It is for these reasons that I think the approach being tried is wrong-headed.

I would be glad to discuss this with others if you believe I have missed something fundamental here.


Joe Marasco, Class of 1962    Email Address:  joe@barbecuejoe.com

January 30, 2005

Smaller schools means smaller classes hence better education.  This is a notion whose time is long overdue BUT will never make a difference.  I have taught in inner city Miami for 21 years.  Nothing works! Down here we call them charter schools or academies. The students still have problems, there's still violence, state literacy testing is more important than educating students and the only thing anyone seems to be interested in is sports.   These smaller schools are not doing any better on the state exams either.   We are doomed!

The only thing that will ever make a difference is when the students buy into the idea that education is important.  The only way that will ever happen is when the children get the message at home that education is important and they are not getting that message.  If we think back to when we were in school, for the most part our parents were far more involved in the schools than anything that happens today. 

There are probably those who disagree but they are entitled to their opinions.
It is with this in mind, that I scream from the hills, Far Rockaway High School cannot go the way of Andrew Jackson.  It shouldn't be allowed to fade away in the dust.  We have our memories and we know how important school was in our day.  If FRHS or any school with a past as rich as ours fades into the dust, the world/our world is a little less for its passing.  The next question, is there anything we can do to stop it?

Bev Caplan   FRHS  Class of 1974       Email Address: 

January 30, 2005

I for one appreciate the fantastic effort you & Carol have continued to put into the website.  You are our link to our past, & those in our past.  Keep up the good work!

I was appalled when I read the article about changing the name of Far Rockaway High School.  For students to want to excel in a school, they have to have pride in that school.  But this does not occur automatically when a school’s name has been changed to reflect a particular ethnic group.  Students need to appreciate the heritage of a school & the community of which they are a part.  When they know its history, and that past graduates of the school have been successful; they will understand that they also can be successful.  That is when they will take pride in their school and want the school to take pride in them.  The legacy of Far Rockaway High School is its graduates that include 3 Nobel Prize winners, Financier Carl Icahn, Dr. Joyce Brothers, Basketball star Sid Tanenbaum, Westinghouse Science winners, doctors, lawyers, & other professionals too numerous to mention. And in 1950 Far Rockaway was runner-up for the NYC basketball championship & played in Madison Square Garden. This is only part of the heritage that the students will not know if the school’s name is changed.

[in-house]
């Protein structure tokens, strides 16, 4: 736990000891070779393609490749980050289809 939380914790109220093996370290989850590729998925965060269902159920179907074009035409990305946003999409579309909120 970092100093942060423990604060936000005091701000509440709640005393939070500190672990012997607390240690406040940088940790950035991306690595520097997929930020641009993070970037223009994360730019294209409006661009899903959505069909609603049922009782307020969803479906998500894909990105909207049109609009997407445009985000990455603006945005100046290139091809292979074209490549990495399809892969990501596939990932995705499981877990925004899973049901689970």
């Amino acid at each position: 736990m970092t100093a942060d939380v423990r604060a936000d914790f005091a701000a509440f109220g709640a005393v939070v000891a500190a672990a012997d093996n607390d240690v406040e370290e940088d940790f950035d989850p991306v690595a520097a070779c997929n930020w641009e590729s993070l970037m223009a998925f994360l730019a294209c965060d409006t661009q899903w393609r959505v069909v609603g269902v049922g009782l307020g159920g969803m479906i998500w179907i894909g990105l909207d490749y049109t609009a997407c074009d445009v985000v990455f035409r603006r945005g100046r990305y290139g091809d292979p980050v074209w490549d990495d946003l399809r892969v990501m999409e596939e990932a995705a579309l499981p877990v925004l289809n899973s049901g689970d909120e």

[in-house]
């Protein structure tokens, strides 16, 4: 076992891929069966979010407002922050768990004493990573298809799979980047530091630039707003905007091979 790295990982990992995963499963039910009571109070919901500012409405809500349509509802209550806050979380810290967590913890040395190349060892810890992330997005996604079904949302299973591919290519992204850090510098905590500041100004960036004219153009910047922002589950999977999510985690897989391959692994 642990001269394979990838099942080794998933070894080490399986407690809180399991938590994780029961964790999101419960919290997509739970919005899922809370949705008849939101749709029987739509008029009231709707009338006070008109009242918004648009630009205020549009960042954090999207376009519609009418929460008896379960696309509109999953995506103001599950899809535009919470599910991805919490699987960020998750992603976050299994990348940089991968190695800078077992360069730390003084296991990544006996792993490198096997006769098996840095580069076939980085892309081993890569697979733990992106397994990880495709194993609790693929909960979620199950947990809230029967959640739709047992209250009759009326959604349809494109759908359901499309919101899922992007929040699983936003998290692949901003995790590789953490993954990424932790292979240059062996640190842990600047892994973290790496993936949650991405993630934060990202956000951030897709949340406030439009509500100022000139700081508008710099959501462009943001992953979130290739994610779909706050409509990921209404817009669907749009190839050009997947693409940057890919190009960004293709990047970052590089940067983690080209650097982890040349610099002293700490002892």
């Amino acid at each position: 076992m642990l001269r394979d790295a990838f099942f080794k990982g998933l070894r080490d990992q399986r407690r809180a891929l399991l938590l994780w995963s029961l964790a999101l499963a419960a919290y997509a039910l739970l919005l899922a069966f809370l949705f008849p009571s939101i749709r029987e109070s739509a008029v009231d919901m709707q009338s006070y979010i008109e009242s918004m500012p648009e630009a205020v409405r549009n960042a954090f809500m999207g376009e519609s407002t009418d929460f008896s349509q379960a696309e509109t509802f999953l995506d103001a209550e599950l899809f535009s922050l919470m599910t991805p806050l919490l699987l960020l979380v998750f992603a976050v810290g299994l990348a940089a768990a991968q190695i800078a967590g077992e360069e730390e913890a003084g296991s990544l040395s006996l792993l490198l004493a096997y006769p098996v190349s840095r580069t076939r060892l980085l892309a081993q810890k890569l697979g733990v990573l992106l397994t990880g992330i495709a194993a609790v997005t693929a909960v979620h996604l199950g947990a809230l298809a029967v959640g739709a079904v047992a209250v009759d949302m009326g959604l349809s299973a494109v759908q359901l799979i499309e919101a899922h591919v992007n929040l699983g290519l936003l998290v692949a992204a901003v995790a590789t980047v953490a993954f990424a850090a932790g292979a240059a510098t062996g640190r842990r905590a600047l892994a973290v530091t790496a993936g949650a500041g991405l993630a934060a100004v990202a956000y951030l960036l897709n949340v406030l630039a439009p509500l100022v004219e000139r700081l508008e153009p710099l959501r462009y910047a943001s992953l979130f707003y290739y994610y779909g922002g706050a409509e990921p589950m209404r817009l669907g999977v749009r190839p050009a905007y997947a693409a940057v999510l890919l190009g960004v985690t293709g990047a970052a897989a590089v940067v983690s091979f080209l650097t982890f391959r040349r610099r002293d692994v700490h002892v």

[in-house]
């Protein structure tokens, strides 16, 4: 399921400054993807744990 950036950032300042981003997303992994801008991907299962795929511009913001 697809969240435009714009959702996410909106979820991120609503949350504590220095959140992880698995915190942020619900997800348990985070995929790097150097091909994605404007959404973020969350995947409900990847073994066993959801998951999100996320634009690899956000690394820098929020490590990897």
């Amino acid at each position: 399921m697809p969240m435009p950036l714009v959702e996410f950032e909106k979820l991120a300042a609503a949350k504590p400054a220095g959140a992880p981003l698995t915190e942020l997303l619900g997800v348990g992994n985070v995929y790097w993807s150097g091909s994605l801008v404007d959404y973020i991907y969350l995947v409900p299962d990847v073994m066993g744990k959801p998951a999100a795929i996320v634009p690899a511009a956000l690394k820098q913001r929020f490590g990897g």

Myrna Lande Lewis, Class of 1953     Email Address:  pmlewis6391@optonline.net

January 25, 2005

A friend and fellow classmate sent me your article, and I agree. You lose the history and continuity by changing names willy-nilly, after all how many Westinghouse winners came from Far Rockaway HS, as well as Mega corporate names, and didn't Feinman attend FRHS? I know he was a Rockaway boy. If so, there's at least one Noble Laureate.

Gayle Jacobson Fishkin '53     Email Address:  Gaylefishkin@aol.com

January 25, 2005

Dear Skip,
I read the article about FRHS and this new high school taking over a hallway of the building. I agree with the article, and I don't think I could have put it any better. It will be a great loss if we lose the FRHS name. It would be an even greater loss if we didn't "go down swinging!"
Whether you realize it or not, the FRHS website has a huge following. If an article were to be written by someone totally familiar with what's happening, and ask everyone who has graduated from FRHS and who loves the school and the community, to mobilize and inundate the DOE with letters, emails, and whatever influence they can muster.

I only remember a few people, but I'll bet there are plenty of important and highly influential people around who would be willing to throw around their weight and that influence to stop something like what is mentioned in the article, from happening. It just needs someone with access to the site to coordinate the effort. It probably would have to be someone with political saavy that knows his way around city government even just a little.

I'm just throwing out an idea - a suggestion because I don't have that political saavy or any connections. However, I'm fairly sure if you wanted to do something, you could find out who does have the connections and who might want to coordinate this effort to make sure it never happens.


Fred Mass    Email Address:  flmass11801@optonline.net

January 24, 2005

Dear Skip,

I just read your piece about the disturbing news. It would be a real shame, and a disappointment to me personally, if FRHS would cease to exist. It played a very important role in my life. Indeed, my geometry class with Mr. Falkenheim helped me learn to think rationally.

I wonder what the rationale is for the move towards smaller schools. Since I live in Amsterdam in The Netherlands I have difficulty in following news about NYC and its high schools. I suppose that this is just a move to save money. If so, then that is a bad sign for the future of a (once-) great educational system.

Yours, George Berger   (FRHS 1960) Email Address:   alicebesch@wanadoo.nl